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Niger J Med. 2006 Jan-Mar;15(1):60-2.

Comparative study of haematological values using manual and automated techniques in apparently healthy adult Nigerians.

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  • 1Department Of Haematology & Blood Transfusion, Aminu Kano Teaching Hospital, Kano, Nigeria.

Abstract

BACKGROUND:

Many public medical laboratories use automated techniques for analysis of samples due to the few number of laboratory staff required and the speed at which it operates. This study was carried out to compare haematological values obtained from automated techniques and manual techniques.

METHOD:

A total of 86 apparently healthy adult Nigerians, aged 18-50 years comprising 50 males and 36 females who came for medical examination between June, 2004 and May, 2005 at Aminu Kano Teaching Hospital, Kano were used for the study. Standard manual methods and cell-dyn 3700cs system techniques were used to determine haematocrit, total and differential leucocyte counts.

RESULTS:

Statistically significant differences were found between automated and manual techniques in males with regard to haematocrit levels, total white cell counts, differential monocyte and basophil counts (0.45 +/- 0.031/1, 5.1 +/- 1.9 x 10(9)/l, 0.54 +/- 0.19 x 10(9)/l and 0.11 +/- 0.08 x 10(9)/l respectively) for automation and 0.42 +/- 0.041/l, 4.4 +/- 1.4 x 10(9)/1, 0.05 +/- 0.06 x 10(9)/l and 0.004 +/- 0.013 x 10(9)/l respectively for manual methods at P < 0.001, P < 0.05, P < 0.001 and P < 0.001 respectively while there were no significant differences in differential neutrophil, lymphocyte and eosinophil counts (2.1 +/- 0.7 x 10(9)/l, 2.2 +/- 0.7 x 10(9)/l and 0.14 +/- 0.16 x 10(9)/l respectively) of the automation when compared to 2.1 +/- 0.5 x 10(9)/l, 2.1 +/- 0.5 x 10(9)/l and 0.09 +/- 0.09 x 10(9)/l respectively using manual methods (P > 0.05). There were no statistically significant differences between automated and manual methods in females with regard to total white cell count, differential neutrophil, lymphocyte and eosinophil counts (5.8 +/- 2.3 x 10(9)/l, 2.6 +/- 0.9 x 10(9)/l, 2.4 +/- 0.8 x 10(9)/l and 0.1 +/- 0.1 x 10(9)/l respectively) of the automation when compared to 4.9 +/- 1.6 x 10(9)/l, 2.5 +/- 0.7 x 10(9)/l, 2.3 +/- 0.6 x 10(9)/l and 0.06 +/- 0.09 x 10(9)/l respectively of manual techniques (P > 0.05) while significant differences were observed in haematocrit, differential monocyte and basophil counts (0.39 +/- 0.03 l/l, 0.55 +/- 0.3 x 10(9)/l and 0.1 +/- 0.09 x 10(9)/l respectively) of automation when compared to 0.37 +/- 0.03 l/l, 0.03 +/- 0.04 x 10(9)/l and 0.002 +/- 0.01 x 10(9)/l respectively of the manual methods at P < 0.01, P < 0.001 and P < 0.001 respectively.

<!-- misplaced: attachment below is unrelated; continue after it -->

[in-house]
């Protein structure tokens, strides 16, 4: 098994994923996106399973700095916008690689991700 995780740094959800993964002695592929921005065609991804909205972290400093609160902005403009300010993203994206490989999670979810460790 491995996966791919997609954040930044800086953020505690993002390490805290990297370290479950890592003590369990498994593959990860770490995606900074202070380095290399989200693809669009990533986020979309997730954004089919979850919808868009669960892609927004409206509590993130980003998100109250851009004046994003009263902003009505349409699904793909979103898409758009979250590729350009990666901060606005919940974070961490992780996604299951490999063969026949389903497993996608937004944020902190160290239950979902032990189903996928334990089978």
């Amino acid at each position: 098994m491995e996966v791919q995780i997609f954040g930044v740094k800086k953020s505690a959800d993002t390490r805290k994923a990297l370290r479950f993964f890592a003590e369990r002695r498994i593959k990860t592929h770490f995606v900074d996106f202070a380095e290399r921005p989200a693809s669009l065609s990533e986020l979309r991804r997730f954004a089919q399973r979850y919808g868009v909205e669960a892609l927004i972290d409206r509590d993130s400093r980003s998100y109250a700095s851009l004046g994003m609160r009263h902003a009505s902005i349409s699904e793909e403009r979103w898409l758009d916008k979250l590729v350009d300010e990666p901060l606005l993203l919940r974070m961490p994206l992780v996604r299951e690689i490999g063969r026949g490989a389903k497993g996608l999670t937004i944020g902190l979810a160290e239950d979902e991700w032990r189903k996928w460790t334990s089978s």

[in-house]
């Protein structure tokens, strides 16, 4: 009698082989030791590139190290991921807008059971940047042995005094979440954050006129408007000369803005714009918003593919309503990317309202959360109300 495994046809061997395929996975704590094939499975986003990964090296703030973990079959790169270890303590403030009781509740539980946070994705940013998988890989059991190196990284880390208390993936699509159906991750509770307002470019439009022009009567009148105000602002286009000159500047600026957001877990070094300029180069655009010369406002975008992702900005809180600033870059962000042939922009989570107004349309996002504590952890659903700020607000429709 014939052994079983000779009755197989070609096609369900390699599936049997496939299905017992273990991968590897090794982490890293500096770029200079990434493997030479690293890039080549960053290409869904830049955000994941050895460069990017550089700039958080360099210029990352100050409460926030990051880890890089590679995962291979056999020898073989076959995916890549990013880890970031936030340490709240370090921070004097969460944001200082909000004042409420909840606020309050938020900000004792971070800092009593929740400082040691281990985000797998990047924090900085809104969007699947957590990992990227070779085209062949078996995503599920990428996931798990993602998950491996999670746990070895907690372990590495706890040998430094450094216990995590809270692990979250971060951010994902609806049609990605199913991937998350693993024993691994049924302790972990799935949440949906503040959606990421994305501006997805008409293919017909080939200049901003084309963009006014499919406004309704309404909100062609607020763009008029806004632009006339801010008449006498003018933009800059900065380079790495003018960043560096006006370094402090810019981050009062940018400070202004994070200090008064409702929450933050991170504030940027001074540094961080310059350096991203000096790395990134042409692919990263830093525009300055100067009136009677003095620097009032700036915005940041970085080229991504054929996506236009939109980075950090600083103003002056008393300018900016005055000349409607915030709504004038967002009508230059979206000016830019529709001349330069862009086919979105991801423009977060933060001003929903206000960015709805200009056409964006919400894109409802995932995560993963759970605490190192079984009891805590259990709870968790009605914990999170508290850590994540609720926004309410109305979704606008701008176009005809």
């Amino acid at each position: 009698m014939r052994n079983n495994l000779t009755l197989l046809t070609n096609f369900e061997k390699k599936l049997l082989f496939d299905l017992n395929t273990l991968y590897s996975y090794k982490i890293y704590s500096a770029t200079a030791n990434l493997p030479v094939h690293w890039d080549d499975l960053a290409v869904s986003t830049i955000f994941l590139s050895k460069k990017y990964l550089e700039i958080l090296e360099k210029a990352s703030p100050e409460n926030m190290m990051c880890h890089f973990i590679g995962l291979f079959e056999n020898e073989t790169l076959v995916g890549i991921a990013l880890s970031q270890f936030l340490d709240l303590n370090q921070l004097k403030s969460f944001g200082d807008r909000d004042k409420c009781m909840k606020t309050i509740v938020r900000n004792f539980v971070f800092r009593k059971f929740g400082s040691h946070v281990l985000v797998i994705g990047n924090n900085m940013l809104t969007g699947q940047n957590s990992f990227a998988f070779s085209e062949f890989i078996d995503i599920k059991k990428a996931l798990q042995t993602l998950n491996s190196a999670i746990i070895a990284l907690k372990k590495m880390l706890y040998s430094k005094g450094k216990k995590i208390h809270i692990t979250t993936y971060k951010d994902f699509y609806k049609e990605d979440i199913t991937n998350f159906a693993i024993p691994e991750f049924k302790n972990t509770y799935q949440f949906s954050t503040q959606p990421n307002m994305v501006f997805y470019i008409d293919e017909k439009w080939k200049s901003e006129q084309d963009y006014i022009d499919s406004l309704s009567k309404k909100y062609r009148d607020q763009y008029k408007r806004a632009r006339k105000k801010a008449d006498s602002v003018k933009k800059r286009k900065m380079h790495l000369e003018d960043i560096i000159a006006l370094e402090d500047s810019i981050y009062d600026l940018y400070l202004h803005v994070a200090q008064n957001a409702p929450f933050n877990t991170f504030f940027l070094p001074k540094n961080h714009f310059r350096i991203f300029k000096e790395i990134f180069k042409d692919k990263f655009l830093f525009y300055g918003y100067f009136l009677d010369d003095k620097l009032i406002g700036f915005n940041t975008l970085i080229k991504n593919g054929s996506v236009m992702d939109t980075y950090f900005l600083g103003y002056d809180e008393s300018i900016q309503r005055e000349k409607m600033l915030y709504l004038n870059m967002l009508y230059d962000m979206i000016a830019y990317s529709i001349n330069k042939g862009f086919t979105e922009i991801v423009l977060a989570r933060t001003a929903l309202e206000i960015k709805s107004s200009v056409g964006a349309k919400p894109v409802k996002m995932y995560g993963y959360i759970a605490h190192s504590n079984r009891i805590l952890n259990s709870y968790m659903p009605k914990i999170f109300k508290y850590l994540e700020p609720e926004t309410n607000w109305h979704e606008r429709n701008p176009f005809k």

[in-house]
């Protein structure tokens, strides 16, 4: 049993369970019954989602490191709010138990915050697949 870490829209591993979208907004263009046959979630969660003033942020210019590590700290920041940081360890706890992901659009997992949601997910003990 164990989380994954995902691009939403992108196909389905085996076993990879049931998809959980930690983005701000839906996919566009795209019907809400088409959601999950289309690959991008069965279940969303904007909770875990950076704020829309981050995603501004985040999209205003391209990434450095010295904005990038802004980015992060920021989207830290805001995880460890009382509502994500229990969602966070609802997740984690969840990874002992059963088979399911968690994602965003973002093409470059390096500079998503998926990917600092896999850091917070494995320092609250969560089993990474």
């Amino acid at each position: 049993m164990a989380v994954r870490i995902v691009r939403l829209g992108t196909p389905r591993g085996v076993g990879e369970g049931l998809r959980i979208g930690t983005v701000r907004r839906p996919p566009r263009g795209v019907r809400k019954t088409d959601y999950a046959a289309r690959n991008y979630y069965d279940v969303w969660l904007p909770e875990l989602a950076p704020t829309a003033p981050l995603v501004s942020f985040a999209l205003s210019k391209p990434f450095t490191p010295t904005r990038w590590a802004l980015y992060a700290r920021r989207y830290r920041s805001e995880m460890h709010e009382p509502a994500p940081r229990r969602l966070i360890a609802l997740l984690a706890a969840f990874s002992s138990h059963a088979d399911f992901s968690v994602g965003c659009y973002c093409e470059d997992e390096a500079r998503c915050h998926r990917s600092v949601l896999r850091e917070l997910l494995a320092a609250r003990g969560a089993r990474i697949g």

CONCLUSION:

The results have proven that differential monocyte and basophil counts from automation are unreliable and efforts should be made to carry out manual differential counts for confirmation.

PMID:
16649454
[PubMed - indexed for MEDLINE]
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